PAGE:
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Canadian Journal of Cardiology

Portal Hypertension Is Associated With Congestive Encephalopathy and Delirium After Cardiac Surgery

Published:April 15, 2019DOI:https://doi.org/10.1016/j.cjca.2019.04.006

      Abstract

      Background

      Venous congestion might lead to congestive encephalopathy after cardiac surgery. However, objective signs of congestion have yet to be associated with delirium. Portal vein flow pulsatility is a congestion marker that may identify a subgroup of patients at risk.

      Methods

      We performed a retrospective study and a prospective study in patients undergoing cardiac surgery. Adult patients who underwent portal vein Doppler imaging by the attending physician during usual care in the intensive care unit were included in the retrospective cohort. For the prospective cohort, patients had a cognitive and echocardiographic evaluation the day before surgery and daily for 3 days after surgery. Delirium was independently assessed by the nursing staff in the prospective cohort.

      Results

      A total of 237 patients in the retrospective cohort and 145 patients in the prospective cohort were included, for whom 1074 portal Doppler evaluations were performed. An association was found between delirium and portal vein pulsatility in the retrospective cohort (odds ratio [OR], 2.69; confidence interval [CI], 1.47-4.90; P = 0.001). In the prospective cohort, significant associations were found between the presence of portal vein pulsatility and the development of cognitive dysfunction and asterixis assessed by the investigators (OR, 2.10; CI, 1.25-3.53; P = 0.005 and OR, 2.23; CI, 1.13; 4.41; P = 0.02, and delirium detected by the nursing staff (hazard ratio, 2.63; CI, 1.13-6.11; P = 0.025). Higher N-terminal pro-beta natriuretic peptide measurements (OR, 4.03; CI, 1.78-9.15; P = 0.001) and cerebral desaturations (OR, 2.54; CI, 1.12-5.76; P = 0.03) were associated with cognitive dysfunction.

      Conclusion

      These data present an association among hepatic congestion, delirium, and encephalopathy in patients undergoing cardiac surgery. Further studies should explore whether those neurological complications may have a congestive origin in some patients.

      Résumé

      Contexte

      La congestion veineuse peut entraîner une encéphalopathie congestive après une chirurgie cardiaque. Toutefois, aucune association n’a été établie jusqu’à présent entre les signes objectifs de la congestion et le délire. La pulsatilité du flux de la veine porte est un marqueur de la congestion qui pourrait permettre de distinguer un sous-groupe de patients à risque.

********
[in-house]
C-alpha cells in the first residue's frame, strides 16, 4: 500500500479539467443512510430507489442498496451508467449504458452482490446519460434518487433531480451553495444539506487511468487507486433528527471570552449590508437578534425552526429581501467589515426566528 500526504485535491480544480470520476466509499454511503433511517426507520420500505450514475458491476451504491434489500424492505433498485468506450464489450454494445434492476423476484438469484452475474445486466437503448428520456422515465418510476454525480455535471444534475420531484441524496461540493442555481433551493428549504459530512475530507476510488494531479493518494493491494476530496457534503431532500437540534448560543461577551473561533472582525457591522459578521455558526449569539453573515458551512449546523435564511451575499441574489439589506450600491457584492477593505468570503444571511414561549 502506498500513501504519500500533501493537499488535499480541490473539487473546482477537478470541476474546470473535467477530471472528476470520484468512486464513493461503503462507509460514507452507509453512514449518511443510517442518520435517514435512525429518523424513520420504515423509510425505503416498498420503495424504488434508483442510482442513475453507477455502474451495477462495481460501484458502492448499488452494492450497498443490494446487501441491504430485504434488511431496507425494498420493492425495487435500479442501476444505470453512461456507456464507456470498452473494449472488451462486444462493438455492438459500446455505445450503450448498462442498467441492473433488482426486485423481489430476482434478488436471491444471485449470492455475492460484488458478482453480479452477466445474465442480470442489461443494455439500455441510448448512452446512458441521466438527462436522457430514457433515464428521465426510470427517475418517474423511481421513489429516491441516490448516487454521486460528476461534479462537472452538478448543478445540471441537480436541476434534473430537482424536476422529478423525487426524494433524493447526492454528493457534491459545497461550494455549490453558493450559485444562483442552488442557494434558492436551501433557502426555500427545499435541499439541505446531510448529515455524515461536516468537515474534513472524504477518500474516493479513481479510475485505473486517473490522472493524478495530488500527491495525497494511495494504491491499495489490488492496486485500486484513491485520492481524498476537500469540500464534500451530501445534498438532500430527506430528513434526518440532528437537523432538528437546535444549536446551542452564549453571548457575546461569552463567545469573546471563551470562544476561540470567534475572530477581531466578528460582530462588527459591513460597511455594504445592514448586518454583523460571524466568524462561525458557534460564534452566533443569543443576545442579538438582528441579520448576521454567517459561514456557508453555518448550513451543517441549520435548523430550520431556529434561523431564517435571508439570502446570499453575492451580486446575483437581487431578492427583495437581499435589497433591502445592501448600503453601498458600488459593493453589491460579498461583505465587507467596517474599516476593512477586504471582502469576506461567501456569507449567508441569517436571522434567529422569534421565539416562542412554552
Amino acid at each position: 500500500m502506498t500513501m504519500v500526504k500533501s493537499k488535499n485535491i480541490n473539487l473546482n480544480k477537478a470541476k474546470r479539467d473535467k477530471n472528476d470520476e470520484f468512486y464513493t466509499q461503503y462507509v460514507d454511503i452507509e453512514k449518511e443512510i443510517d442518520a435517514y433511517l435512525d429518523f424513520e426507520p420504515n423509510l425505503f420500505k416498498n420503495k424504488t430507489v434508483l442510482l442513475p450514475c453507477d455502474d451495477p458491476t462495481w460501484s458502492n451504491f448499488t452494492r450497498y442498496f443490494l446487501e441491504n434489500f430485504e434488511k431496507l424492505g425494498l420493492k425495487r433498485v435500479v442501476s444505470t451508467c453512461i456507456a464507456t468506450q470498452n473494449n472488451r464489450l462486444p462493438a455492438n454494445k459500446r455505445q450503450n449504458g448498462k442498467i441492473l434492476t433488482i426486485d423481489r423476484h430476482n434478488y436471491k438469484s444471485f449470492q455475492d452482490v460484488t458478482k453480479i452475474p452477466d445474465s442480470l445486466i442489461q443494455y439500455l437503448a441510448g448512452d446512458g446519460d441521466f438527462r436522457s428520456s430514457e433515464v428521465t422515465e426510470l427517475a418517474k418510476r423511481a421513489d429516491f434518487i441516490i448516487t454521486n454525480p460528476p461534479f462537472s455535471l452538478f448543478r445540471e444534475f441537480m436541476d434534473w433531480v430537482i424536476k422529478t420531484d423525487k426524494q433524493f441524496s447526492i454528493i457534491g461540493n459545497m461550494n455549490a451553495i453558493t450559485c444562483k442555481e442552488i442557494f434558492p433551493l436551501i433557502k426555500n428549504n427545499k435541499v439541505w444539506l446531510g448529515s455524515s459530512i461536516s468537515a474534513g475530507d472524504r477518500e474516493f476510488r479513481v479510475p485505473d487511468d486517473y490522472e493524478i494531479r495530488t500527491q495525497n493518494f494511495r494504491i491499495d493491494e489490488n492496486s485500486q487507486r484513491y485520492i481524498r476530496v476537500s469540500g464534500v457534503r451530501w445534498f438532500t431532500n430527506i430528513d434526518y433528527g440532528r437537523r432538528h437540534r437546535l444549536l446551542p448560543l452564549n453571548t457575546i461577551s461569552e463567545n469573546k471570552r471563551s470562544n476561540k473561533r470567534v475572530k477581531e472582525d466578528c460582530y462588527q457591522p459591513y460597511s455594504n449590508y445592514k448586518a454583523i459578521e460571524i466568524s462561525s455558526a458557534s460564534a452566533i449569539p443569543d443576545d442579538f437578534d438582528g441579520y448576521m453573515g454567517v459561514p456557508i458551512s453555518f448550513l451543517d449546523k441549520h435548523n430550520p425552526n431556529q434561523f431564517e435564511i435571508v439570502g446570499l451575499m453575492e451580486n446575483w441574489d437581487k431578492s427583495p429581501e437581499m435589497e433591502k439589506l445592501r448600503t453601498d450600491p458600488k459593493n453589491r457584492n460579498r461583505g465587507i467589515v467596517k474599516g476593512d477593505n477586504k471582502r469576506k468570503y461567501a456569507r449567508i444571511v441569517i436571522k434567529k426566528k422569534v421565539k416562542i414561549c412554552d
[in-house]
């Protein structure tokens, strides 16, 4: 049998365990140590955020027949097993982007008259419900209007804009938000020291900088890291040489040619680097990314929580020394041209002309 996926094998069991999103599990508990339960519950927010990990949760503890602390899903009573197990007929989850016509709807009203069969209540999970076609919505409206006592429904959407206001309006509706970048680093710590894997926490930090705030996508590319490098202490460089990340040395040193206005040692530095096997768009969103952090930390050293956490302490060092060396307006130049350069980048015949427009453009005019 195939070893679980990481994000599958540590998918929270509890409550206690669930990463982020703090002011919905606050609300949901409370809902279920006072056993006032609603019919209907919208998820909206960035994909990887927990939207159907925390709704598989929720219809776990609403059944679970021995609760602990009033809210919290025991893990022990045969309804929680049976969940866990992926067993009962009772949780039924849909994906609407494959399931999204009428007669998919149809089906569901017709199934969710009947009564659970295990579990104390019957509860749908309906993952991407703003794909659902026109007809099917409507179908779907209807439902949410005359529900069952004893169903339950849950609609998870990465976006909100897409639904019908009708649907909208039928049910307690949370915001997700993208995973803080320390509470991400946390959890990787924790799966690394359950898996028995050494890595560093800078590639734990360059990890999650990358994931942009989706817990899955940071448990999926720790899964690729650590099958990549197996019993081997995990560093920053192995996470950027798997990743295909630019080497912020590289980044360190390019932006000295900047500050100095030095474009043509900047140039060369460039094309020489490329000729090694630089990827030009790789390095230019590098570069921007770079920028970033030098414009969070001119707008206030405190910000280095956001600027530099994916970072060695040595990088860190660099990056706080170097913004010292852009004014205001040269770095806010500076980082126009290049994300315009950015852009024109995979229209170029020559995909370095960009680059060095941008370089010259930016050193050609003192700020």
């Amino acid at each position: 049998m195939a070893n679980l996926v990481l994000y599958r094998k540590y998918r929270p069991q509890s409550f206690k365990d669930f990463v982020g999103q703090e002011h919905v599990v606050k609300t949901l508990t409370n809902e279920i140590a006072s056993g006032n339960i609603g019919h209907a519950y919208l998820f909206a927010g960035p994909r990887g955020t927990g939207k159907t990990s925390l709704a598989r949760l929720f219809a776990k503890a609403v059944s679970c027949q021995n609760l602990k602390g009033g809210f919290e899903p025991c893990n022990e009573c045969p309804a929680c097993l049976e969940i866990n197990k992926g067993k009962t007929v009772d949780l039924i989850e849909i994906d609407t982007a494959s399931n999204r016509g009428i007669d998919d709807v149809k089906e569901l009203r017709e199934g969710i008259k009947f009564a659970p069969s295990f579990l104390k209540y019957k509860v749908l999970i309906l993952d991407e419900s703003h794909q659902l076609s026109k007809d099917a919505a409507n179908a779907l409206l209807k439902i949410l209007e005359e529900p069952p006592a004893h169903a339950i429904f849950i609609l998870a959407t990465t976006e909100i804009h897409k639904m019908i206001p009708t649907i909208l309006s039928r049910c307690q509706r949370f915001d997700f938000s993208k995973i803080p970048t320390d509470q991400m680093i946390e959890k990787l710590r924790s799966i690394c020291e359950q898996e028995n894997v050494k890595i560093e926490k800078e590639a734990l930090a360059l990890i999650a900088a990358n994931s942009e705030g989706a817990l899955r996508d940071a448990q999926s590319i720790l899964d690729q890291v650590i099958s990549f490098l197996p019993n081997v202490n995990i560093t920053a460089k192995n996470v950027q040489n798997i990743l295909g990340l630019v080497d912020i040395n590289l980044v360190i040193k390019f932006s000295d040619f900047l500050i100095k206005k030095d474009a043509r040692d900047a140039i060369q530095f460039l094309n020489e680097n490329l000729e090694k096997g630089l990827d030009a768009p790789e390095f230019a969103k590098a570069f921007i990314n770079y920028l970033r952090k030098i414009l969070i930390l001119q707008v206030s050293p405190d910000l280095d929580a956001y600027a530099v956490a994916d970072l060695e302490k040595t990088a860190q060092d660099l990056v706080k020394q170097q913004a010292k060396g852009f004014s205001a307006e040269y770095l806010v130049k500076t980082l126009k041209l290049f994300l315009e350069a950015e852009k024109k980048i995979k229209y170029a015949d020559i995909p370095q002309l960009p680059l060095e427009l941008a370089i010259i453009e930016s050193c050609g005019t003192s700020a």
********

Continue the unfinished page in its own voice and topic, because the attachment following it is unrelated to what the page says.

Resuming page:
Méthodologie

      Nous avons effectué une étude rétrospective et une étude prospective portant sur des patients subissant une chirurgie cardiaque. Des patients adultes qui se sont prêtés à un examen de la veine porte par imagerie Doppler, réalisé par le médecin dans le cadre des soins standard dispensés à l’unité des soins intensifs, ont été inclus dans la cohorte rétrospective. Pour la cohorte prospective, les patients avaient fait l’objet d’une évaluation cognitive et échocardiographique la veille de l’intervention chirurgicale et quotidiennement pendant les 3 jours suivant la chirurgie. Dans la cohorte prospective, le délire était évalué de façon indépendante par le personnel infirmier.

      Résultats

      Au total, 237 patients ont été inclus dans la cohorte rétrospective et 145 patients dans la cohorte prospective, chez lesquels 1074 examens Doppler de la veine porte avaient été effectués. Une association a été observée entre le délire et la pulsatilité de la veine porte dans la cohorte rétrospective (rapport de cotes [RC] : 2,69; intervalle de confiance [IC] : de 1,47 à 4,90; p = 0,001). Dans la cohorte prospective, les chercheurs ont observé des associations significatives entre la présence d’une pulsatilité de la veine porte et l’apparition d’une dysfonction cognitive et d’un astérixis (RC : 2,10; IC : de 1,25 à 3,53; p = 0,005 et RC : 2,23; IC : de 1,13 à 4.41; p = 0,02) ainsi que le délire détecté par le personnel infirmier (RC : 2,63; IC : de 1,13 à 6,11; p = 0,025). Des valeurs élevées du fragment propeptide natriurétique de type B N-terminal (RC : 4,03; IC : de 1,78 à 9,15; p = 0,001) et la désaturation cérébrale (RC : 2,54; IC : de 1,12 à 5,76; p = 0,03) étaient associées à une dysfonction cognitive.

      Conclusions

      Ces données montrent l’association existant entre la congestion hépatique, le délire et l’encéphalopathie chez des patients subissant une chirurgie cardiaque. Des études additionnelles devraient être menées dans le but de voir si ces complications neurologiques pourraient avoir une origine congestive chez certains patients.
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      Linked Article

      • Portal Vein Pulsatility After Cardiac Surgery—Who Cares?
        Canadian Journal of CardiologyVol. 35Issue 9
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          Delirium is a clinical syndrome defined by transient neurological disturbances in attention, cognition, and consciousness.1 Postoperative delirium affects more than 25% to 50% of patients undergoing cardiac surgery, is often multifactorial, and has been associated with increased morbidity and mortality.1-3 Studies report prolonged lengths of hospital stay, as well as an increased risk of cognitive and functional decline requiring rehabilitation or long-term facility care due to delirium.1-3 Common causes of delirium in the postsurgical setting include need for circulatory arrest, duration of surgery or cardiopulmonary bypass time, chronic illness, sleep deprivation, fever, infection, metabolic imbalance, organ dysfunction, drugs, and toxins.
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